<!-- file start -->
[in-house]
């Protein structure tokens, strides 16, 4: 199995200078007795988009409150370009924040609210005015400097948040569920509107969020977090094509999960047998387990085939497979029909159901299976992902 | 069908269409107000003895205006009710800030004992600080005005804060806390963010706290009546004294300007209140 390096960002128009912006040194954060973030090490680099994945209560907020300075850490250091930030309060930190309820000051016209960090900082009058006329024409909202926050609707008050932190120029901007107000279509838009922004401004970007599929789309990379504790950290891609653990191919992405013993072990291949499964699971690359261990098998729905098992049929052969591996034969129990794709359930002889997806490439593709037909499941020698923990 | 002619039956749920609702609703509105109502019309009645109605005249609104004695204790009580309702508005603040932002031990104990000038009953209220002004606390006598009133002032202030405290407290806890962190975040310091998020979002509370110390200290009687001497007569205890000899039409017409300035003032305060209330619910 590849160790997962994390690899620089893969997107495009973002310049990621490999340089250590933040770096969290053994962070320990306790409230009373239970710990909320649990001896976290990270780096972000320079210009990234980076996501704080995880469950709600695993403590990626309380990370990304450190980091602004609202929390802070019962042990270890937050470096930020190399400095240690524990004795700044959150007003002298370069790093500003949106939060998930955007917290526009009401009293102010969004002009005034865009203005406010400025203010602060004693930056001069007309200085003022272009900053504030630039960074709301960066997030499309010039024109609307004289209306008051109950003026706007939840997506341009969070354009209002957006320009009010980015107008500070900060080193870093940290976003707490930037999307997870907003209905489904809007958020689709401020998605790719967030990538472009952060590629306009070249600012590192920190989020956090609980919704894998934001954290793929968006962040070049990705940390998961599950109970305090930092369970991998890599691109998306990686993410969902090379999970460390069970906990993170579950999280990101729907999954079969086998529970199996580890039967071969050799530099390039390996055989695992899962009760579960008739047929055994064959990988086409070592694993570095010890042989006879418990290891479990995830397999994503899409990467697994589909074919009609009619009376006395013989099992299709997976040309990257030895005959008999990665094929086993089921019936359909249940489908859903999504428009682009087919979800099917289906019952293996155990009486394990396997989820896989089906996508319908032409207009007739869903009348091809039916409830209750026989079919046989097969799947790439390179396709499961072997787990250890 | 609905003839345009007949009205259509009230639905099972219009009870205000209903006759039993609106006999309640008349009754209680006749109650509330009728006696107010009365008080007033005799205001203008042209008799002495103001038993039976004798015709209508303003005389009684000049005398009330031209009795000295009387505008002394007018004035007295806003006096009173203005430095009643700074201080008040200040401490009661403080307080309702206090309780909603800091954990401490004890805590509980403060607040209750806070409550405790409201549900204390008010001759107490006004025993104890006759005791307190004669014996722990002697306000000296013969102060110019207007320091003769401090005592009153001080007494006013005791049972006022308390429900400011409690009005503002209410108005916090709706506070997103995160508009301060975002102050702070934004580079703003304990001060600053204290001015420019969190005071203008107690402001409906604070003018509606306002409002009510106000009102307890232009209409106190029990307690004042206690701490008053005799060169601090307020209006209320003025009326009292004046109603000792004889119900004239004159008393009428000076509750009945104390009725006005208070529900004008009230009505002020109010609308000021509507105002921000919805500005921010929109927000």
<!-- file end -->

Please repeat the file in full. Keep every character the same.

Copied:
[in-house]
């Protein structure tokens, strides 16, 4: 199995200078007795988009409150370009924040609210005015400097948040569920509107969020977090094509999960047998387990085939497979029909159901299976992902 | 069908269409107000003895205006009710800030004992600080005005804060806390963010706290009546004294300007209140 390096960002128009912006040194954060973030090490680099994945209560907020300075850490250091930030309060930190309820000051016209960090900082009058006329024409909202926050609707008050932190120029901007107000279509838009922004401004970007599929789309990379504790950290891609653990191919992405013993072990291949499964699971690359261990098998729905098992049929052969591996034969129990794709359930002889997806490439593709037909499941020698923990 | 002619039956749920609702609703509105109502019309009645109605005249609104004695204790009580309702508005603040932002031990104990000038009953209220002004606390006598009133002032202030405290407290806890962190975040310091998020979002509370110390200290009687001497007569205890000899039409017409300035003032305060209330619910 590849160790997962994390690899620089893969997107495009973002310049990621490999340089250590933040770096969290053994962070320990306790409230009373239970710990909320649990001896976290990270780096972000320079210009990234980076996501704080995880469950709600695993403590990626309380990370990304450190980091602004609202929390802070019962042990270890937050470096930020190399400095240690524990004795700044959150007003002298370069790093500003949106939060998930955007917290526009009401009293102010969004002009005034865009203005406010400025203010602060004693930056001069007309200085003022272009900053504030630039960074709301960066997030499309010039024109609307004289209306008051109950003026706007939840997506341009969070354009209002957006320009009010980015107008500070900060080193870093940290976003707490930037999307997870907003209905489904809007958020689709401020998605790719967030990538472009952060590629306009070249600012590192920190989020956090609980919704894998934001954290793929968006962040070049990705940390998961599950109970305090930092369970991998890599691109998306990686993410969902090379999970460390069970906990993170579950999280990101729907999954079969086998529970199996580890039967071969050799530099390039390996055989695992899962009760579960008739047929055994064959990988086409070592694993570095010890042989006879418990290891479990995830397999994503899409990467697994589909074919009609009619009376006395013989099992299709997976040309990257030895005959008999990665094929086993089921019936359909249940489908859903999504428009682009087919979800099917289906019952293996155990009486394990396997989820896989089906996508319908032409207009007739869903009348091809039916409830209750026989079919046989097969799947790439390179396709499961072997787990250890 | 609905003839345009007949009205259509009230639905099972219009009870205000209903006759039993609106006999309640008349009754209680006749109650509330009728006696107010009365008080007033005799205001203008042209008799002495103001038993039976004798015709209508303003005389009684000049005398009330031209009795000295009387505008002394007018004035007295806003006096009173203005430095009643700074201080008040200040401490009661403080307080309702206090309780909603800091954990401490004890805590509980403060607040209750806070409550405790409201549900204390008010001759107490006004025993104890006759005791307190004669014996722990002697306000000296013969102060110019207007320091003769401090005592009153001080007494006013005791049972006022308390429900400011409690009005503002209410108005916090709706506070997103995160508009301060975002102050702070934004580079703003304990001060600053204290001015420019969190005071203008107690402001409906604070003018509606306002409002009510106000009102307890232009209409106190029990307690004042206690701490008053005799060169601090307020209006209320003025009326009292004046109603000792004889119900004239004159008393009428000076509750009945104390009725006005208070529900004008009230009505002020109010609308000021509507105002921000919805500005921010929109927000």